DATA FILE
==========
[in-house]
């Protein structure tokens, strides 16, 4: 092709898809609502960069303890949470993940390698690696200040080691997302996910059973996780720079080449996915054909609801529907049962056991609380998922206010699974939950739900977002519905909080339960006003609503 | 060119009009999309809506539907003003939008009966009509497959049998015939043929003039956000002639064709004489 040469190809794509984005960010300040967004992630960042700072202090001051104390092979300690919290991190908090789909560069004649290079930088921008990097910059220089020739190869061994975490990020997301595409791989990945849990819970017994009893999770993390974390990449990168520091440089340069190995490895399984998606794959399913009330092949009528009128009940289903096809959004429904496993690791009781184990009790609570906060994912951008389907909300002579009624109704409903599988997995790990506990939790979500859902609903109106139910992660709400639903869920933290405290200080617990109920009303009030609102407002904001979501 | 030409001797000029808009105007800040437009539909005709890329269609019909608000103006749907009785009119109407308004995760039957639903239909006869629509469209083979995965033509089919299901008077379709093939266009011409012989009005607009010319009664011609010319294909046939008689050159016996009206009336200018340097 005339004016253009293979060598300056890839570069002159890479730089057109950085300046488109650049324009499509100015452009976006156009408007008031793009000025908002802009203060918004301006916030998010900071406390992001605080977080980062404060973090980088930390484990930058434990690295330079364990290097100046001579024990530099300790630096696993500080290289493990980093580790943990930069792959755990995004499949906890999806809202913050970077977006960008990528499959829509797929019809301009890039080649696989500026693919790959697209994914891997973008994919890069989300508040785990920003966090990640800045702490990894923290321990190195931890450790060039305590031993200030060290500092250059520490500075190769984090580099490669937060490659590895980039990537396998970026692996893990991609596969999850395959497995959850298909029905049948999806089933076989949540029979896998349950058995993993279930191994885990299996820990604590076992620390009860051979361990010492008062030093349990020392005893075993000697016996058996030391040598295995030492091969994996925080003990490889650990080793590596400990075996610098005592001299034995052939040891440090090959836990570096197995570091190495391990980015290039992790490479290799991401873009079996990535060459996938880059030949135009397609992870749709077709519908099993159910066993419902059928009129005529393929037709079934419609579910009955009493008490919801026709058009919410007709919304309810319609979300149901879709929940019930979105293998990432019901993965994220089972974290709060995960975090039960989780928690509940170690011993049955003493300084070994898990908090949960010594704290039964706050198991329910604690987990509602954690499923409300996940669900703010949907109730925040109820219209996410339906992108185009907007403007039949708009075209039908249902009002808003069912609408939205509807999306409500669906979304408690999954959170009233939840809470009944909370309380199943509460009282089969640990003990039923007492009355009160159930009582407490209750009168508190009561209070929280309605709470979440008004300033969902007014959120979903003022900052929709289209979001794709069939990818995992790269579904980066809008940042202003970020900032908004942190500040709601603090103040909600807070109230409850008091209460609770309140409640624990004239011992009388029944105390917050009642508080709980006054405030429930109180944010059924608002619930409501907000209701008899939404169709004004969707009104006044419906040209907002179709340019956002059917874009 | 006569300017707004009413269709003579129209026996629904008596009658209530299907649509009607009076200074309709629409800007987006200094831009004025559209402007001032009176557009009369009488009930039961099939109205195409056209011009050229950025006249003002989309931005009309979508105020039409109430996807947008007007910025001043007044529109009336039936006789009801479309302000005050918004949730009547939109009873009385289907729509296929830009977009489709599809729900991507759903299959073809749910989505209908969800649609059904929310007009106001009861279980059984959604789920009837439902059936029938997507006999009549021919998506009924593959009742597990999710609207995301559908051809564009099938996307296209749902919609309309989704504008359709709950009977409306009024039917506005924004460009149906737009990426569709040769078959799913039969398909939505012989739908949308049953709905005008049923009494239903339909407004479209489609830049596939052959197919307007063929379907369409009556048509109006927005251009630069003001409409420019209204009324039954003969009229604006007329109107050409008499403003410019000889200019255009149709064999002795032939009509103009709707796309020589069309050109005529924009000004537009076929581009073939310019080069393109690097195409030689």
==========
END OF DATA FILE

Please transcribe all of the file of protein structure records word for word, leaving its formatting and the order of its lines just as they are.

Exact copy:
[in-house]
């Protein structure tokens, strides 16, 4: 092709898809609502960069303890949470993940390698690696200040080691997302996910059973996780720079080449996915054909609801529907049962056991609380998922206010699974939950739900977002519905909080339960006003609503 | 060119009009999309809506539907003003939008009966009509497959049998015939043929003039956000002639064709004489 040469190809794509984005960010300040967004992630960042700072202090001051104390092979300690919290991190908090789909560069004649290079930088921008990097910059220089020739190869061994975490990020997301595409791989990945849990819970017994009893999770993390974390990449990168520091440089340069190995490895399984998606794959399913009330092949009528009128009940289903096809959004429904496993690791009781184990009790609570906060994912951008389907909300002579009624109704409903599988997995790990506990939790979500859902609903109106139910992660709400639903869920933290405290200080617990109920009303009030609102407002904001979501 | 030409001797000029808009105007800040437009539909005709890329269609019909608000103006749907009785009119109407308004995760039957639903239909006869629509469209083979995965033509089919299901008077379709093939266009011409012989009005607009010319009664011609010319294909046939008689050159016996009206009336200018340097 005339004016253009293979060598300056890839570069002159890479730089057109950085300046488109650049324009499509100015452009976006156009408007008031793009000025908002802009203060918004301006916030998010900071406390992001605080977080980062404060973090980088930390484990930058434990690295330079364990290097100046001579024990530099300790630096696993500080290289493990980093580790943990930069792959755990995004499949906890999806809202913050970077977006960008990528499959829509797929019809301009890039080649696989500026693919790959697209994914891997973008994919890069989300508040785990920003966090990640800045702490990894923290321990190195931890450790060039305590031993200030060290500092250059520490500075190769984090580099490669937060490659590895980039990537396998970026692996893990991609596969999850395959497995959850298909029905049948999806089933076989949540029979896998349950058995993993279930191994885990299996820990604590076992620390009860051979361990010492008062030093349990020392005893075993000697016996058996030391040598295995030492091969994996925080003990490889650990080793590596400990075996610098005592001299034995052939040891440090090959836990570096197995570091190495391990980015290039992790490479290799991401873009079996990535060459996938880059030949135009397609992870749709077709519908099993159910066993419902059928009129005529393929037709079934419609579910009955009493008490919801026709058009919410007709919304309810319609979300149901879709929940019930979105293998990432019901993965994220089972974290709060995960975090039960989780928690509940170690011993049955003493300084070994898990908090949960010594704290039964706050198991329910604690987990509602954690499923409300996940669900703010949907109730925040109820219209996410339906992108185009907007403007039949708009075209039908249902009002808003069912609408939205509807999306409500669906979304408690999954959170009233939840809470009944909370309380199943509460009282089969640990003990039923007492009355009160159930009582407490209750009168508190009561209070929280309605709470979440008004300033969902007014959120979903003022900052929709289209979001794709069939990818995992790269579904980066809008940042202003970020900032908004942190500040709601603090103040909600807070109230409850008091209460609770309140409640624990004239011992009388029944105390917050009642508080709980006054405030429930109180944010059924608002619930409501907000209701008899939404169709004004969707009104006044419906040209907002179709340019956002059917874009 | 006569300017707004009413269709003579129209026996629904008596009658209530299907649509009607009076200074309709629409800007987006200094831009004025559209402007001032009176557009009369009488009930039961099939109205195409056209011009050229950025006249003002989309931005009309979508105020039409109430996807947008007007910025001043007044529109009336039936006789009801479309302000005050918004949730009547939109009873009385289907729509296929830009977009489709599809729900991507759903299959073809749910989505209908969800649609059904929310007009106001009861279980059984959604789920009837439902059936029938997507006999009549021919998506009924593959009742597990999710609207995301559908051809564009099938996307296209749902919609309309989704504008359709709950009977409306009024039917506005924004460009149906737009990426569709040769078959799913039969398909939505012989739908949308049953709905005008049923009494239903339909407004479209489609830049596939052959197919307007063929379907369409009556048509109006927005251009630069003001409409420019209204009324039954003969009229604006007329109107050409008499403003410019000889200019255009149709064999002795032939009509103009709707796309020589069309050109005529924009000004537009076929581009073939310019080069393109690097195409030689």